UMD professor Jodie Riek wants future early childhood education teachers to understand the importance of play in their work.
Early in the winter of 2022, Jodie Riek took a walk through the woods with a group of preschool children at a nature preschool in Duluth. The hike started with the children warning each other about staying on the path, but the conversation changed when the first snowflakes began to fall.
“Look,” a boy called out. “I’ve got one with needles.” Everyone examined the flakes that had collected on their jackets. Another student said, “Look at all the branches on this one.” Riek called it a “wonderful moment of discovery. All the kids looked at the snowflakes and noticed how they formed.” It also was a learning opportunity.
Play to learn
Kids do best when they play often, and research shows that play is critical to learning. “If you can encourage game-playing to teach math and other subjects, kids will enjoy learning for the rest of their lives,” Riek says.
As the University of Minnesota Duluth’s Paul and Mary Ann Schmidt Endowed Professor in Early Childhood Education, Riek’s primary directive is to write the plan for a new early childhood major that is innovative and that addresses the community's needs. Learning through play, or “play pedagogy,” will be integrated into the program. “We want to be at the forefront of the early childhood transformation that is now occurring in the U.S.,” she says.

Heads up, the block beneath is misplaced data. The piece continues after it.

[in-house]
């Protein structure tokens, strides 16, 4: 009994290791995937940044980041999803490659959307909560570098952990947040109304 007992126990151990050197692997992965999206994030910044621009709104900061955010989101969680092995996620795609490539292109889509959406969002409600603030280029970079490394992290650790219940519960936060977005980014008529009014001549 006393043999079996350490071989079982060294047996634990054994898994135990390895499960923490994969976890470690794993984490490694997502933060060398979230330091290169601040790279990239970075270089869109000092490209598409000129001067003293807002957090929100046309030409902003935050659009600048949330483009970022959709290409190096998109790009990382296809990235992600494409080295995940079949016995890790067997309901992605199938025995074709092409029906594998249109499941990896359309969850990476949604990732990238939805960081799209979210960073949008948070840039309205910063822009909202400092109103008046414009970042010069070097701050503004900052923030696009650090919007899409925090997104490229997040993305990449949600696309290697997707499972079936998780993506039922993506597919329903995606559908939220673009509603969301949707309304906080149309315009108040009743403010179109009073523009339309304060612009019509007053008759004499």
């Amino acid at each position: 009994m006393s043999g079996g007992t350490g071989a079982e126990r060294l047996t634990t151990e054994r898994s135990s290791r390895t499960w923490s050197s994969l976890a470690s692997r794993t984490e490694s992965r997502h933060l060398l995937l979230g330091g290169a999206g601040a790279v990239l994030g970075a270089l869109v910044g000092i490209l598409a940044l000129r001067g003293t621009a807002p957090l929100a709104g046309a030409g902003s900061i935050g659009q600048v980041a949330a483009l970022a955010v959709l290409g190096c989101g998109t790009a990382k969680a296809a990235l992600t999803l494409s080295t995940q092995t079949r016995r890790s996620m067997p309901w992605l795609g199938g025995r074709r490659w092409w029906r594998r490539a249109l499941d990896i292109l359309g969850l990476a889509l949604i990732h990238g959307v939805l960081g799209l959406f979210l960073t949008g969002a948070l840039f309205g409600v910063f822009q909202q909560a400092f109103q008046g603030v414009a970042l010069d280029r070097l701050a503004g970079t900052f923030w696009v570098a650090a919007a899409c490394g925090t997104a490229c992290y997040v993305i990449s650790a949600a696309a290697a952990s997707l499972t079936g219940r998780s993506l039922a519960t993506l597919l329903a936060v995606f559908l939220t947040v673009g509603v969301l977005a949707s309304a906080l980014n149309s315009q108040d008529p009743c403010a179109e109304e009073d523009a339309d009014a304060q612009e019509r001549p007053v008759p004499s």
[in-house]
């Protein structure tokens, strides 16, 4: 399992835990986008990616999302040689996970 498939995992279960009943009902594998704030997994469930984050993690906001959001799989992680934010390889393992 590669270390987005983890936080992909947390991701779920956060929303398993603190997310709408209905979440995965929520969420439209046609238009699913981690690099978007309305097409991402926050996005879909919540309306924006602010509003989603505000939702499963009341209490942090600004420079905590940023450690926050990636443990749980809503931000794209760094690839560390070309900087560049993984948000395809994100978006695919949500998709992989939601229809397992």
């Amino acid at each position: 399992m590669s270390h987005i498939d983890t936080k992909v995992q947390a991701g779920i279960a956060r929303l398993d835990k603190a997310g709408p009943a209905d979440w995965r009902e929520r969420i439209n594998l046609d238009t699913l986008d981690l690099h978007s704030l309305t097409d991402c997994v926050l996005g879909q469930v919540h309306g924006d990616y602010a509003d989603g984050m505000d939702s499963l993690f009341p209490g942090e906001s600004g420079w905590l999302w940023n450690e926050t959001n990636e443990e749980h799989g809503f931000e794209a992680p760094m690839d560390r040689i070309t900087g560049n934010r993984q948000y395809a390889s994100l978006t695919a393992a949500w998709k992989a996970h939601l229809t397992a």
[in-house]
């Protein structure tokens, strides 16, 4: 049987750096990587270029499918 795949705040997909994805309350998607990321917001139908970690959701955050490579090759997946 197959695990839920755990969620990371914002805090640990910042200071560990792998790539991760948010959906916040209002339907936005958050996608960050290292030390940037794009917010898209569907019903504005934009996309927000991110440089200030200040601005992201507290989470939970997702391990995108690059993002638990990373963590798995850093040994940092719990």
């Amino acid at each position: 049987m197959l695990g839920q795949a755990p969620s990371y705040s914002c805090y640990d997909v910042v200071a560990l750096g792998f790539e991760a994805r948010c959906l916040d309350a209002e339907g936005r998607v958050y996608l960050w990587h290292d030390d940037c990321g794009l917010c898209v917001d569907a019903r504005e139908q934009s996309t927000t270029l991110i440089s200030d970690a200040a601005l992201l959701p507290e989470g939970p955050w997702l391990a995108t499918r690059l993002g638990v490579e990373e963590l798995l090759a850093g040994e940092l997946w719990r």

Undergraduate degree programs in the early childhood field typically focus on prekindergarten through third grade. But Riek believes using play in learning shouldn’t be limited and that it may look different in a child care center than it does in a nature preschool, for example. “How can we look at the full field of early childhood from birth through third grade? That’s a really large space,” she says. “How do we make sure our students are prepared for those types of careers?”
A misunderstood method
Riek, who is a member of the World Forum Foundation on Early Care and Education, says getting administrators and families to understand the importance of play can be a challenge.
“It’s misunderstood,” she says, adding that it’s often a topic of conversation at the foundation’s meetings. “Yes, we need to make sure our teachers know and meet the standards required by the Minnesota Department of Education,” she says. “But they need to [meet those standards] in a developmentally appropriate manner that reaches each child even if they’re part of a larger group.”
One way to do that, she says, is by using games. “You’d be amazed how much of the curriculum standards you can hit in a board game.” She says she would put together notes for parents about what they can achieve by playing a particular game with their children. “I’m trying to be really thoughtful about ways to get joy into learning,” she says.
In addition to training new teachers and encouraging undergraduate research in the field, Riek would like to make her courses available to professionals already working in early childhood education. “This is about upskilling the profession as well,” she says. She also would like to see early child education educators meet with her UMD students to share their experiences and build connections. “It’s a big vision,” she says.